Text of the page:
- The Washington Times - Thursday, July 12, 2001

Attention ladies hot for the big rock, but cold on the man who gave it: If you don't seal the deal with a wedding, say bye-bye to the diamond.
A Minnesota appeals court has ruled that an engagement ring is "a conditional gift" and must be returned to the person who gave it, regardless of who put an end to the relationship.
The ruling brings the law to bear upon a long-dicey social quandary, and follows rules of relationship etiquette espoused by arbiters like Miss Manners and Dear Abby, who have said in the past that the ring must be returned to the partner who purchased it.
Some state courts, however, have ruled otherwise, leaving the issue murky with spurned brides and money-minded grooms facing off in courtrooms around the nation.
The ruling handed down this week by a three-judge panel in Minneapolis came in the case of Randy Miland, who in 1990 gave fiancee Gina Benassi an engagement ring valued at $24,000. Miss Benassi worked as a chiropractor at Mr. Miland's business, the Back and Neck Pain Clinic Inc. in Woodbury, Minn.
She claimed her fiance broke their engagement in 1994. Three years later, when she took a vacation to Jamaica with another man, she claimed Mr. Miland fired her in retribution. She filed a lawsuit, and a district court dismissed her claims. But an appeals court said the lower court erred in dismissing her sexual harassment claim and sent that issue to trial.
Mr. Miland, in a counterclaim to Miss Benassi's lawsuit, had sought the return of her engagement ring.
In his opinion, handed down Tuesday, appeals court Judge G. Barry Anderson wrote: "An engagement ring is a conditional gift, given in contemplation of marriage; marriage is an implied condition of the transfer of title to the ring, and the gift does not become absolute until the marriage occurs."
At least one former fiancee who broke her engagement but kept the ring disagrees with the judge's decision.
The woman, a 41-year-old San Diego trial lawyer, says his opinion "dehumanizes marriage and turns it into nothing more than a legal contract."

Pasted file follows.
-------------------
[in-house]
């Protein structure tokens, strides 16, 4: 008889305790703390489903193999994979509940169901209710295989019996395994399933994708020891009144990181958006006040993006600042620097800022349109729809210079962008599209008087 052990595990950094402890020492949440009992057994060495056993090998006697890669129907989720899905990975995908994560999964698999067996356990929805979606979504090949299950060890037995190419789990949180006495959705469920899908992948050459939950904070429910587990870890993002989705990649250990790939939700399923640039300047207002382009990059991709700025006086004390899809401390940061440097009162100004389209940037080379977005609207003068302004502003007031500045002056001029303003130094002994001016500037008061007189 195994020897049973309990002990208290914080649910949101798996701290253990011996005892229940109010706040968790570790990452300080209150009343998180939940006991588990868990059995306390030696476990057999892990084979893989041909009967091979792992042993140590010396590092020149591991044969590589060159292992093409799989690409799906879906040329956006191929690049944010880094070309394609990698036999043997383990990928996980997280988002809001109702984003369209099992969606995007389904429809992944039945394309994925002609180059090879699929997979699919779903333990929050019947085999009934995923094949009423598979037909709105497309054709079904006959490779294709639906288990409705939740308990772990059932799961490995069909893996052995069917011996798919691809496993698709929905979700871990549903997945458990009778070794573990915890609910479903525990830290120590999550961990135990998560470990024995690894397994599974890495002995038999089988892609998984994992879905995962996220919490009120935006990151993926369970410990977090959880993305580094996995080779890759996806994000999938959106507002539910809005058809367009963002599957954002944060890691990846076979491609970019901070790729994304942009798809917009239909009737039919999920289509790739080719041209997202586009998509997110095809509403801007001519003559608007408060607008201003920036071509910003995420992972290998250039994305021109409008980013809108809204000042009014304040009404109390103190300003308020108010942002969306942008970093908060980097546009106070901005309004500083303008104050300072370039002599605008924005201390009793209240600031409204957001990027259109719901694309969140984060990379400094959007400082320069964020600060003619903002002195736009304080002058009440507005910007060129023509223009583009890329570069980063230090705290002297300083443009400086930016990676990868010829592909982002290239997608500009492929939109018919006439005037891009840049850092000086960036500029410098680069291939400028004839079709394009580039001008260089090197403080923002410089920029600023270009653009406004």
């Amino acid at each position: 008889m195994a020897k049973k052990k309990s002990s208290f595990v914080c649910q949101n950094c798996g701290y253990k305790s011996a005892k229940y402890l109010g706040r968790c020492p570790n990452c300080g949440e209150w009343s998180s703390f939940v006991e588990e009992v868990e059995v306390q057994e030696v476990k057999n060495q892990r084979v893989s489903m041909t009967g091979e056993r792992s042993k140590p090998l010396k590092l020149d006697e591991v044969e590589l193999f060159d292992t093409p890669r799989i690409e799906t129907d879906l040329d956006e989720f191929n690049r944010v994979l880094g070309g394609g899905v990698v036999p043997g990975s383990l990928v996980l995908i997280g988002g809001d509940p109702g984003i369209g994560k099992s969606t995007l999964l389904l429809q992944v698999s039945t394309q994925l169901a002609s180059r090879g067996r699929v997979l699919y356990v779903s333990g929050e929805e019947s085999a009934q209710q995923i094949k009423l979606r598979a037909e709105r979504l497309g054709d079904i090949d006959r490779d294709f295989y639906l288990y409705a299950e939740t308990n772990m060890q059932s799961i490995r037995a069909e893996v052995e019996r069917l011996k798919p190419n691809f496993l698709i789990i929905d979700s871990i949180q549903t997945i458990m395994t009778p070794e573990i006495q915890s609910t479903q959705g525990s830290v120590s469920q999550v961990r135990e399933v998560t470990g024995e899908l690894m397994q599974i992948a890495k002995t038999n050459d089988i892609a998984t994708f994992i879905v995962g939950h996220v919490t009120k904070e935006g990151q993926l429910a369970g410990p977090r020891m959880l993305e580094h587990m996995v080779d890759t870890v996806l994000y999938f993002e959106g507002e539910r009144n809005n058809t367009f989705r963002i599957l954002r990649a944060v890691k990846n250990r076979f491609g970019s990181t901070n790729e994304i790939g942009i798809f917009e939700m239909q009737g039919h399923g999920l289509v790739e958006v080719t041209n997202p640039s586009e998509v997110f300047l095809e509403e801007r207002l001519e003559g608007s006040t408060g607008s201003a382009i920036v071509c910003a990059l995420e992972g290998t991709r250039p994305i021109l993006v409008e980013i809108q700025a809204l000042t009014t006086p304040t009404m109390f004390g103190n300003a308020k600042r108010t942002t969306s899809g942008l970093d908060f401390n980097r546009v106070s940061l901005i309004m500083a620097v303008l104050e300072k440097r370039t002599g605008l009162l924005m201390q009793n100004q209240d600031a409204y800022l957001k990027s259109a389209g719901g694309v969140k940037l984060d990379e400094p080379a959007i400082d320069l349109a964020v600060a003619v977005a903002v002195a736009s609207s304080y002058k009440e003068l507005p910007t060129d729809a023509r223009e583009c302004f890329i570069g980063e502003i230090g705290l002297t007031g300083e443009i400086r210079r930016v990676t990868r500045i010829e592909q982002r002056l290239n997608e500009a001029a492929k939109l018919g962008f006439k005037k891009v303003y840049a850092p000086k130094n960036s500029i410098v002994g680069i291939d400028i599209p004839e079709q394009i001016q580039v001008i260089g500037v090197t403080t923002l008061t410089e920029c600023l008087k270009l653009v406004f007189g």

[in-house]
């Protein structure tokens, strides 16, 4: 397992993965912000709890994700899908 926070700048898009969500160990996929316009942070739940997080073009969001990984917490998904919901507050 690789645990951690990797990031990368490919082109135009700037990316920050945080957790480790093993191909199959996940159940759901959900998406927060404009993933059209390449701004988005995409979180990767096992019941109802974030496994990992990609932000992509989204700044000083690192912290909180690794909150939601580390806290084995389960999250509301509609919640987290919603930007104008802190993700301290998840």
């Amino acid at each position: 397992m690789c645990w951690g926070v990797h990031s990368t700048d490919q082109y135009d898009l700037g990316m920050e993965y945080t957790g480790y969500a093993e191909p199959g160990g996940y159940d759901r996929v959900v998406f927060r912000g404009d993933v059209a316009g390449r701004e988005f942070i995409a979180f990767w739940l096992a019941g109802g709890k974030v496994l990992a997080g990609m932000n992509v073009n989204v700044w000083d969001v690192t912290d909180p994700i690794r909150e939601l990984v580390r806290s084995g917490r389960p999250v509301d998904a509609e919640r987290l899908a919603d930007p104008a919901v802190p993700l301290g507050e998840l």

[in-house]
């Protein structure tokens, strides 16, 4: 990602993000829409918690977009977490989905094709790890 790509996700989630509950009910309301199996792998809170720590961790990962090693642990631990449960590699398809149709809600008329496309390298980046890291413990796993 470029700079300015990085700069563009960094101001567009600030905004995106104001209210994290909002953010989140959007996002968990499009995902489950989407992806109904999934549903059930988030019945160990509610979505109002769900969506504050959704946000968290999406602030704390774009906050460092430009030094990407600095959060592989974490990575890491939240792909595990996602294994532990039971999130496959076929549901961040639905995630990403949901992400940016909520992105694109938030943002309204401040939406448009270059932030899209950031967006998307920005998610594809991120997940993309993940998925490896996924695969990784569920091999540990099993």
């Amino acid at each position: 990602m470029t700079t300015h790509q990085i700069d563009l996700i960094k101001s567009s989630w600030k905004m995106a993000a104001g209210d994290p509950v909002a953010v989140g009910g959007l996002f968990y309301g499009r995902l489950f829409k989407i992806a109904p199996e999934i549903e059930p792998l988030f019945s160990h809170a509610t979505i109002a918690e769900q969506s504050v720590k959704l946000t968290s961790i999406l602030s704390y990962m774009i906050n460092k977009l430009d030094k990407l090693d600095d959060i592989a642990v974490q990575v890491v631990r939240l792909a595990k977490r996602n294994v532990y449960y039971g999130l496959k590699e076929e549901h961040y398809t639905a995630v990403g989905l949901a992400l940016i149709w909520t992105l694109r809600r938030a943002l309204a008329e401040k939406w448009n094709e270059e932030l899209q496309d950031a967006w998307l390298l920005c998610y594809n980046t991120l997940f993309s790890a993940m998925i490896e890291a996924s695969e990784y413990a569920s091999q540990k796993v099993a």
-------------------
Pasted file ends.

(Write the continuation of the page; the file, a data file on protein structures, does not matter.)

"I don't see it as conditional anything," said the lawyer, a Washington and Lee law school graduate who kept her marquis-cut diamond with her fiance's approval and continues to wear it "fondly" on her right hand.
"I see it as something that was given in love and as a token of someone's affection, not as consideration in a marriage contract," she said, adding that she believes there ought to be some statute of limitations on when a former fiance could ask for his ring back.
Writing in a 1993 column, advice maven Dear Abby weighed in deftly on the issue. "If the engagement is broken by either party, the lady should return the engagement ring — or she's no lady," Abby said.
Miss Manners, when queried by a reader in 1998, framed her response in a series of questions, published in her syndicated column.
"Why are the courts involved in this question at all, when there has always been an etiquette rule on the books requiring that the ring must be returned when the engagement is — for whatever reason — defunct?" she asked. "Why would a lady want to keep a token symbolizing love that has proved false?"
Going further on the defensive, particularly in the case of a woman who has been jilted, Miss Manners added: "Why would a lady forgo one of the grand gestures of all times flinging the ring back into the face of the despised lover?"

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